Please dear friends..... We are trying to promote equality here. It makes it a little difficult when you yourself don’t think you are equal. Perhaps you never really thought about what that message sends to other people or perhaps I am the only one that sees the disclaimer as the wrong sort of message, but I have a feeling there are others that see the same way I do.

If you have a home page with a disclaimer up, please take it down. If you need it up there because you have adult pictures or adult links, then state that is the reason.

Warn us if your page has annoying music, warn us if your page contains traces of peanuts but please never warn us because your page has to do with crossdressing.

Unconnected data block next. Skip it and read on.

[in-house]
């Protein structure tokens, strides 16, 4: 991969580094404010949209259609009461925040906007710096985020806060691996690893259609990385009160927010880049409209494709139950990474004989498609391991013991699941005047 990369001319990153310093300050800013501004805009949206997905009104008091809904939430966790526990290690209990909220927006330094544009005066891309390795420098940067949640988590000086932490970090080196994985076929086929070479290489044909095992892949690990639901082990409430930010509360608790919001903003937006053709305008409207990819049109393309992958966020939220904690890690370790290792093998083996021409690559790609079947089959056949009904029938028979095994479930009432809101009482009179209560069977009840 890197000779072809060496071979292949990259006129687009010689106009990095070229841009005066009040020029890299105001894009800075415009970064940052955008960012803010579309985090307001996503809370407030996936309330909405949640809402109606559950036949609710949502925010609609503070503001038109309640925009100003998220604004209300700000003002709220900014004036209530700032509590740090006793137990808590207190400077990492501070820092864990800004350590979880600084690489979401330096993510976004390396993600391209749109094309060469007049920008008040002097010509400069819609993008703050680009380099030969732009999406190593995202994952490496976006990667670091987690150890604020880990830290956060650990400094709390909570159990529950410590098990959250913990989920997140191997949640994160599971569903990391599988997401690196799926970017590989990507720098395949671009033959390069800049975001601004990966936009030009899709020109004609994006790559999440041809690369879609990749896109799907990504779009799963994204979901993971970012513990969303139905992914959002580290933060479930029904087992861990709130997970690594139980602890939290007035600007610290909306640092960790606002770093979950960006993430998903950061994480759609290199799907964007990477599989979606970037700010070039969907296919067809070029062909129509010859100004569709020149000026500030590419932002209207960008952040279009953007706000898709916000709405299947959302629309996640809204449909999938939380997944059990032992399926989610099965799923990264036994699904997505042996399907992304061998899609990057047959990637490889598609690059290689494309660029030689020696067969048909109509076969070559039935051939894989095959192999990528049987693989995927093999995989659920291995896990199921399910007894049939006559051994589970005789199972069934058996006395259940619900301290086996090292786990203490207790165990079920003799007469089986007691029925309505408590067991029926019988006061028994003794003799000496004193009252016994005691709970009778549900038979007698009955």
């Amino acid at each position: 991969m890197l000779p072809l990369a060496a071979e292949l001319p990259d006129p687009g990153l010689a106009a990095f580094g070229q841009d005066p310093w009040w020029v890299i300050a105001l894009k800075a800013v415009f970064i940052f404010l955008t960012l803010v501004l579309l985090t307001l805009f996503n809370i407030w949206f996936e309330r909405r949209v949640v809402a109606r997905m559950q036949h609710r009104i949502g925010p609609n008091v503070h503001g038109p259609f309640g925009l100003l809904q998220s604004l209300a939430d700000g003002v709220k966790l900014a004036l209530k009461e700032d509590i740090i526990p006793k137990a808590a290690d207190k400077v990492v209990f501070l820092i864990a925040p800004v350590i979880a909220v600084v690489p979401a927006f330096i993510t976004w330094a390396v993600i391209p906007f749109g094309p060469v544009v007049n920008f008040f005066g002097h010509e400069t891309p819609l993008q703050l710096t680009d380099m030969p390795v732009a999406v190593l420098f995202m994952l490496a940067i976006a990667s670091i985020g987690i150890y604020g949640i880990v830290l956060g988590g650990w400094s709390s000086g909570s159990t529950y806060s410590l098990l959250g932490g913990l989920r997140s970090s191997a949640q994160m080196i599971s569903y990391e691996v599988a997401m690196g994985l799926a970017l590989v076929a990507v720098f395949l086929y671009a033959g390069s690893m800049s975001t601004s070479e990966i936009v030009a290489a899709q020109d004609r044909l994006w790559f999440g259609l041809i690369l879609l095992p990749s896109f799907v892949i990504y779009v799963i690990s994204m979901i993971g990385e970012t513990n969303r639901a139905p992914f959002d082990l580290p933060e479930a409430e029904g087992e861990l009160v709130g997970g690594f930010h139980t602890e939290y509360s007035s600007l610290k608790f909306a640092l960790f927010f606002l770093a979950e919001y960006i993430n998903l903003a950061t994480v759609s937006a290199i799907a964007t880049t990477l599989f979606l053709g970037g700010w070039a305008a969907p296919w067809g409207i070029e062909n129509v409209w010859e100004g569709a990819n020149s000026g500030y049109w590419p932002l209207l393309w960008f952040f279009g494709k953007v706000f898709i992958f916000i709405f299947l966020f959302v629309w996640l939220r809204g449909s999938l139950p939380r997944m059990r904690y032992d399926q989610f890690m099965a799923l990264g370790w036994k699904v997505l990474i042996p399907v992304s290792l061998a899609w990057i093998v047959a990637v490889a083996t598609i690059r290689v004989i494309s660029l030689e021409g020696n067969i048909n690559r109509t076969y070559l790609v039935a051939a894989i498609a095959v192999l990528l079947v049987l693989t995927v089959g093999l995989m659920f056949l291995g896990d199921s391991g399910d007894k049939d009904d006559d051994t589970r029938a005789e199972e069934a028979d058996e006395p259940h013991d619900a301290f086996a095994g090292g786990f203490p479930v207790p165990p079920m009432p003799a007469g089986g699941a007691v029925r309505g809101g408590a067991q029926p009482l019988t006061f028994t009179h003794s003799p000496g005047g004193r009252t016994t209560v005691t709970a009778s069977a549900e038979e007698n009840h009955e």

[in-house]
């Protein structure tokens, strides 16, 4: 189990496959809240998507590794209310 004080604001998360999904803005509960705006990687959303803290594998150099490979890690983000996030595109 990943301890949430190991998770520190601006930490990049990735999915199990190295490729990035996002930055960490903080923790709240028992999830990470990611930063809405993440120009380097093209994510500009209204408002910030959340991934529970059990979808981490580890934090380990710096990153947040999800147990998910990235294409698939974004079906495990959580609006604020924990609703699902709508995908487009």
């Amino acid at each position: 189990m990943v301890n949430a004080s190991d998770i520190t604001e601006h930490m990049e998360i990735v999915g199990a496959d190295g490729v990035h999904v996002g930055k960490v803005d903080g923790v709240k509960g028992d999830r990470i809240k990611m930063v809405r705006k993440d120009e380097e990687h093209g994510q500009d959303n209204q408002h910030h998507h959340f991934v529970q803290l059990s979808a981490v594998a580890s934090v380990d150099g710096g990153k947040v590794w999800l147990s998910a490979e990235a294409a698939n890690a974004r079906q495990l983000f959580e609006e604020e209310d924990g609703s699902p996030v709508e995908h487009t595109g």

Be proud of who you are because that’s beautiful.

Sunday, May 07, 2006

New Science on Gender, Hormones and the Brain

New evidence shows how hormones wire the minds of men and women to see the world differently

By Ronald Kotulak, science reporter
Chicago Tribune, April 30, 2006

Scientists are still a long way from figuring out what women and men really want, but they are getting a lot closer to understanding what makes their brains so different.That women and men think differently has little to do with whether they are handed dolls or trucks to play with as infants. After all, when infant monkeys are given a choice of human toys, females prefer dolls and males go after cars and trucks.

The differences, researchers are beginning to discover, appear to have a lot more to do with how powerful hormones wire the female and male brain during early development and later in life.